START TIME: 6:30 P.M. sharp!
PLACE: Pasadena Conference Center Building (next to Pasadena Civic Auditorium) 300 East Green Street, Room 211, Pasadena
Please attend Monday’s hearing and comment on the following:
Request that interior demolition of the theatre STOP, because no building permits have been issued for demolition and the Raymond Renaissance project has not passed final design review.
Request the Design Review Commission conduct Design Review of the exterior facade of the Raymond Theatre. Work has commenced with no Design Review or public participation.
Give your views about the exterior design of the new building and the fly loft.
Ask that interior review of the Raymond Theatre not be left till final Design Review.
If you would like to speak and need talking points, please let us know BEFORE this Saturday.
If you can’t attend, please write the Design Commission a letter:
• Add your full name, address and phone
• Ask your letter be submitted to the public record for the Raymond Theatre.
• Send us a blind copy of your letter.
June 27, 2005
TAMPA, FL — Tampa’s Strand Theater seems a step closer to demolition although the city’s historic preservation manager is working to save at least the facade, according to an article in the St. Petersburg Times. The block the Strand is on was purchased in January 2005 by a managed health care executive Pradip C. Patel, who plans to put a condo tower with up to 500 units.
Annie Hart, the city’s historic preservation manager, is hoping that Mr. Patel will incorporate the facade of the Strand, built in 1915, into the design and perhaps preserve part of the theater. The remaining block, part of the massive Maas Brothers department store that closed in 1991 is likely too far gone to be saved. Ms. Hart can be reached at 813.274.7984.
June 23, 2005
PASADENA, CA — The following email was sent by the Friends of the Raymond Theatre:
“Dear Friends of the Raymond Theatre:
We kindly ask all our supporters to take a second to read this e-mail. A rumor has been going around that we have lost our battle to save the Raymond Theatre. To make sure our supporters are clear on the issues…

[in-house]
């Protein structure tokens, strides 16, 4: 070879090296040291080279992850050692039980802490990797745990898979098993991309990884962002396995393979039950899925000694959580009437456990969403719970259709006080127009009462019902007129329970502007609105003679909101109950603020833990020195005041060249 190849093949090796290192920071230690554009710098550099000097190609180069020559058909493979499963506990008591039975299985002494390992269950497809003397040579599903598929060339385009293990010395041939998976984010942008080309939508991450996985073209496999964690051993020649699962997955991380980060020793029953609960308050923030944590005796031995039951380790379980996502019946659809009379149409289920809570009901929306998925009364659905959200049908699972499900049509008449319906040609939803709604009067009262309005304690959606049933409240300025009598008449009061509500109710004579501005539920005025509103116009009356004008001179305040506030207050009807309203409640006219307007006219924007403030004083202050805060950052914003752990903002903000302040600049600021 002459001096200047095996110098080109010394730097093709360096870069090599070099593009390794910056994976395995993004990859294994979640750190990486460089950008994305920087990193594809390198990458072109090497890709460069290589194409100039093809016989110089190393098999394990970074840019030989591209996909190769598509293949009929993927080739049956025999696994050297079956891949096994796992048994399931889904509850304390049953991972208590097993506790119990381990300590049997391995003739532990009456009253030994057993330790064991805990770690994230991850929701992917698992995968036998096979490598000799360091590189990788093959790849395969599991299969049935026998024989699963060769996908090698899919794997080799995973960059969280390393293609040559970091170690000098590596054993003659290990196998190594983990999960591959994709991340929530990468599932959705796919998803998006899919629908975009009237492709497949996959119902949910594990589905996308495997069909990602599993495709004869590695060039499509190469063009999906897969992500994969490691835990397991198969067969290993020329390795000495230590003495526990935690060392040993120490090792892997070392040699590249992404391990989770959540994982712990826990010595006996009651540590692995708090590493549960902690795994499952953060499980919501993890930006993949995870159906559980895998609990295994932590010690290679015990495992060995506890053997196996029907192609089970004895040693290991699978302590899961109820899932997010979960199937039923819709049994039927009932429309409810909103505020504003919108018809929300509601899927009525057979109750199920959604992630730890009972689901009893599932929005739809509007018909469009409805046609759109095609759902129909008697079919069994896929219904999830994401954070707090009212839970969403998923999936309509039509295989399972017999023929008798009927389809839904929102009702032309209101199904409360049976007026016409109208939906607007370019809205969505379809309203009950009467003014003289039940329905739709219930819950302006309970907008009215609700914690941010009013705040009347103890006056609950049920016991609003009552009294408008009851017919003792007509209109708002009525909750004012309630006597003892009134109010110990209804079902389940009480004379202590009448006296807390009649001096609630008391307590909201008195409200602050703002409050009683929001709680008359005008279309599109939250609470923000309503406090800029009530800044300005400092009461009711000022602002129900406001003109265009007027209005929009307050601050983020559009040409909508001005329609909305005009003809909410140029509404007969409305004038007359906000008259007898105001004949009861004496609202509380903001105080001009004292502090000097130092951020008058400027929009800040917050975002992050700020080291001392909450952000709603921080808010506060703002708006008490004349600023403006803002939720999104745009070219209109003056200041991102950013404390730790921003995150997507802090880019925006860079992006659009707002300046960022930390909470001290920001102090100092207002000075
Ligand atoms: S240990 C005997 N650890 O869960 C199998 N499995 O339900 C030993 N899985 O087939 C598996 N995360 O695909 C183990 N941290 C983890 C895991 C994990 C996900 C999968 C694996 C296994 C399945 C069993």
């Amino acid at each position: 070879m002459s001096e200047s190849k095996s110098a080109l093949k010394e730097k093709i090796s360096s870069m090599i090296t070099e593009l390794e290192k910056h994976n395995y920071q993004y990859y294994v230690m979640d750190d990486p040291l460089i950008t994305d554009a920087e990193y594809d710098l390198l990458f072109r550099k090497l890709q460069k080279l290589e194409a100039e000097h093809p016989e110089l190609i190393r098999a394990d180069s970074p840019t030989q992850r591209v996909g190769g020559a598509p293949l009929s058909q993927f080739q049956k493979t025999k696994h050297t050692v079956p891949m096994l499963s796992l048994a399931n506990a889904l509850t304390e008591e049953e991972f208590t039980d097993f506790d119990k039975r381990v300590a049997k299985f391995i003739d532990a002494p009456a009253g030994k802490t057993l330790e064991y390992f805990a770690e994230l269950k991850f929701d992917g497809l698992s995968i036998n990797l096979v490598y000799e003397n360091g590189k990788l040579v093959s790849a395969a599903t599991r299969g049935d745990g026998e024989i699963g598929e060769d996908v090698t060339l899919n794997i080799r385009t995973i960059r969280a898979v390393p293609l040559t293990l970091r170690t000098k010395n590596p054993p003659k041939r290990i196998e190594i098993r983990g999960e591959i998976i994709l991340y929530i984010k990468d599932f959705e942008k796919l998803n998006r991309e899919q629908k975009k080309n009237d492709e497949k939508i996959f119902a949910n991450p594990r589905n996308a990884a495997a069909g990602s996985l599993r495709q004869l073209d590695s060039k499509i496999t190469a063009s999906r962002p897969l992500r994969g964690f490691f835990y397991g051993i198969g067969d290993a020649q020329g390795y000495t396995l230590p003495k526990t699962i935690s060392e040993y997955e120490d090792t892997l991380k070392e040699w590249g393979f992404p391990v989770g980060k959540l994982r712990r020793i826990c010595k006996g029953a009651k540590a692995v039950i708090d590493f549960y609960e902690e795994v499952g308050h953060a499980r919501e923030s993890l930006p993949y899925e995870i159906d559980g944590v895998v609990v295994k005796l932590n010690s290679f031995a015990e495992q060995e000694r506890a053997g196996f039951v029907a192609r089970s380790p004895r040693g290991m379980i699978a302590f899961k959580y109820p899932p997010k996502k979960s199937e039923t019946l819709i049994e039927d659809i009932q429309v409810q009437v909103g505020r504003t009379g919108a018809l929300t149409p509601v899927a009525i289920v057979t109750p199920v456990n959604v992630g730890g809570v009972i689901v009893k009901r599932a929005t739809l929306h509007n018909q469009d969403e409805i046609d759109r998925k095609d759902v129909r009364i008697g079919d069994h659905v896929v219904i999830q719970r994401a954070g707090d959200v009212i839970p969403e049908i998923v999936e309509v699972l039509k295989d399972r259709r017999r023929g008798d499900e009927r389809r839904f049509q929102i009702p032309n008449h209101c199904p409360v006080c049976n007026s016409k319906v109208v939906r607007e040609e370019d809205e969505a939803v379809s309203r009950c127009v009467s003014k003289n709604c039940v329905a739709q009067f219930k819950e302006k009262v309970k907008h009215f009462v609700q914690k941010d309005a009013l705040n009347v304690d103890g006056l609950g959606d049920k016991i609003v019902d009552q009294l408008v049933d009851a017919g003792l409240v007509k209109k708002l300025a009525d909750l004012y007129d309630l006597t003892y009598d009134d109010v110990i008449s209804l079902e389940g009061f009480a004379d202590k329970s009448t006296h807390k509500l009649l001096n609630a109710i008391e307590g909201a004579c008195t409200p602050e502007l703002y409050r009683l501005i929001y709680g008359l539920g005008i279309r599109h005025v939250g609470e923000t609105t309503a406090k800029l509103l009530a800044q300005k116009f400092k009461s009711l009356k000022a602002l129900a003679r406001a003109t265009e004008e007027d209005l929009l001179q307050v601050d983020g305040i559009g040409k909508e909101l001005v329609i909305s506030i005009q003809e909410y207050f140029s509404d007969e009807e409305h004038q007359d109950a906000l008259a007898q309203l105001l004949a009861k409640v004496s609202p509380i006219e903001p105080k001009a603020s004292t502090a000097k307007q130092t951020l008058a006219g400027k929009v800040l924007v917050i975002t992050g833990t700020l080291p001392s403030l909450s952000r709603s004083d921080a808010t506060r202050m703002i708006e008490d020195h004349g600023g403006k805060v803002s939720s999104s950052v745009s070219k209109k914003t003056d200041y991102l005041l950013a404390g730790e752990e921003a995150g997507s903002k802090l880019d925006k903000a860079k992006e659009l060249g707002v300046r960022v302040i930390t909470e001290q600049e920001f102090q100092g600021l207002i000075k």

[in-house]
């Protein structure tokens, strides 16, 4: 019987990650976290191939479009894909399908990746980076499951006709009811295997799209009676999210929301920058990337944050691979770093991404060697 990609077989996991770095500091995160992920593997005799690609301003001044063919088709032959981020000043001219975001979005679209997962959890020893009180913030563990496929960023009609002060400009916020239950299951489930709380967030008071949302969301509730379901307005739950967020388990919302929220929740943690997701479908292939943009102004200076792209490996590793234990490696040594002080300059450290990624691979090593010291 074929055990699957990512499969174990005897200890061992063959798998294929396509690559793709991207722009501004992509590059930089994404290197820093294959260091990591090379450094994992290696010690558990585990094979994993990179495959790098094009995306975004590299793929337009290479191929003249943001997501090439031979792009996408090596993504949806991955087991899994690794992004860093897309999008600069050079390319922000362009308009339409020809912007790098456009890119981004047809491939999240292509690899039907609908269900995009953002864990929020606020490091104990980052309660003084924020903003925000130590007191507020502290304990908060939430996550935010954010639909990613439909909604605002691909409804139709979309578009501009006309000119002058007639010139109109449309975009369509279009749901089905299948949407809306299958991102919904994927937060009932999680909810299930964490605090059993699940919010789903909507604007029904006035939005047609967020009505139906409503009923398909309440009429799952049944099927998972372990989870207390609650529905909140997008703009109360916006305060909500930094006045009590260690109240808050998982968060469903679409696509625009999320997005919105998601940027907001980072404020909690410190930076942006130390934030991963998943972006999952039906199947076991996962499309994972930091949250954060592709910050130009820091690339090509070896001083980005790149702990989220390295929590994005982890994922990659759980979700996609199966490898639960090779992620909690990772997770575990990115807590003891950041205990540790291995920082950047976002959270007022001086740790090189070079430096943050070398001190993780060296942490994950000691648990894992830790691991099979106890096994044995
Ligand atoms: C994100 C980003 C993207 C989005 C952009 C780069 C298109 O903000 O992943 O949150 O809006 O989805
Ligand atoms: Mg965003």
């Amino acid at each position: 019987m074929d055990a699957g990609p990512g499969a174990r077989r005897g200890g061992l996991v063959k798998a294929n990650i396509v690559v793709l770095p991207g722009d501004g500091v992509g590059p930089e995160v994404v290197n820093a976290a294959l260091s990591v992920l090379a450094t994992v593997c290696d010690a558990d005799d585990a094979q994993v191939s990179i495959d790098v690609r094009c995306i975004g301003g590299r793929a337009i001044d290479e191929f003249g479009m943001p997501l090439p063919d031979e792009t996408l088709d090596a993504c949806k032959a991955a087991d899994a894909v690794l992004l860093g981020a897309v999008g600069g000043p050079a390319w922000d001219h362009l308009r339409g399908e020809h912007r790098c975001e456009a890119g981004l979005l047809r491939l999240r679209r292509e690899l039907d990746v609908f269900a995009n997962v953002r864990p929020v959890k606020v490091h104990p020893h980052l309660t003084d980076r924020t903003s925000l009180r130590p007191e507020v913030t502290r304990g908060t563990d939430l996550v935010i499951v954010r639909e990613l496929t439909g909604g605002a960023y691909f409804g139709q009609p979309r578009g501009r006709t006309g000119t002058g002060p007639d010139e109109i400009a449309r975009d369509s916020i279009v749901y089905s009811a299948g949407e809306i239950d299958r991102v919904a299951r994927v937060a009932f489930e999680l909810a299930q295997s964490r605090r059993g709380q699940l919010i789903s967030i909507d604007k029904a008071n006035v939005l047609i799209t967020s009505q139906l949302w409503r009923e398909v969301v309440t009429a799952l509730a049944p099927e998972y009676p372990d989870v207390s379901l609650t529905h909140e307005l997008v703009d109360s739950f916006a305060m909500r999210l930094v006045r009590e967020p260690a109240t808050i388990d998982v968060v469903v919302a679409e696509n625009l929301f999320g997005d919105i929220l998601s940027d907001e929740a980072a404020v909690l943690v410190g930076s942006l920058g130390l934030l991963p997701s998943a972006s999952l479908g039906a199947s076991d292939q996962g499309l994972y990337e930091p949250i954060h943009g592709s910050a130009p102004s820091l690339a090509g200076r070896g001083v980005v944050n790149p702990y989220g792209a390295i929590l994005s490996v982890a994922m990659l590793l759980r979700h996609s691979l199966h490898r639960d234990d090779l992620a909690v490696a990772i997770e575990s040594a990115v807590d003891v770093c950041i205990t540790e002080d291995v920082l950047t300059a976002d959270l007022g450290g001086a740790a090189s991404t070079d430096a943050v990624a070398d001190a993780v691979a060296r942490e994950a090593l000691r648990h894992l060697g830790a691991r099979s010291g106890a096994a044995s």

The Raymond Theatre has NOT been lost.
June 16, 2005
McHENRY, IL — The McHenry Outdoor Theatre, which has been entertaining McHenry County residents since 1955, and is one of only three operating drive-ins in Chicagoland, may be having its last season this year, according to the Chicago Tribune. The still very popular theater located between the village of Lakemoor and the city of McHenry is surrounded by ever-encroaching development, and for a couple years now, there has been the rumor of the McHenry Outdoor’s demise.
The theater’s manager, Danielle Munnich, does acknowledge that the owner of the McHenry, Tom Rhyan, doesn’t have a buyer but is in fact considering selling the property. “So far no one has made the right offer.” says Munnich. Just last week, Gary Castaldo, a DJ on STAR-105 FM, made news by having himself chained to a tree on the drive-in property to raise awareness of the drive-in’s potential closure, saying he’d remain there until he got 5,000 signatures on his petition to save the theater (which he did in six hours).
June 10, 2005
Dear Theatre Supporters,
In case you haven’t already heard, the Lombard village board voted 4-2 in favor of demolishing the DuPage Theatre. This was a shocking turn of events, given the positive direction our new development plan was taking.
The plan would fully restore the theatre, add retail and residential space to the theatre property, and be funded through grants, private donations and TIF dollars. And, it enjoyed an outpouring of community support demonstrated by 1000 lawn signs displayed over the course of 2 weeks.
June 6, 2005
Dozens of theater supporters filled the board chambers, including Kevin Fitzpatrick, who called the vote “a gut-punch” to preservationists. Fitzpatrick continued, “We remain committed to this. We’re going to reevaluate our options. There’s always a legal option. There’s always the chance the board can reconsider.”
Another supporter, Penelope Arnold, said, “They just don’t get it. The theater is what makes us different, what makes Lombard unique. It’s a shame. It’s a great loss to our community.”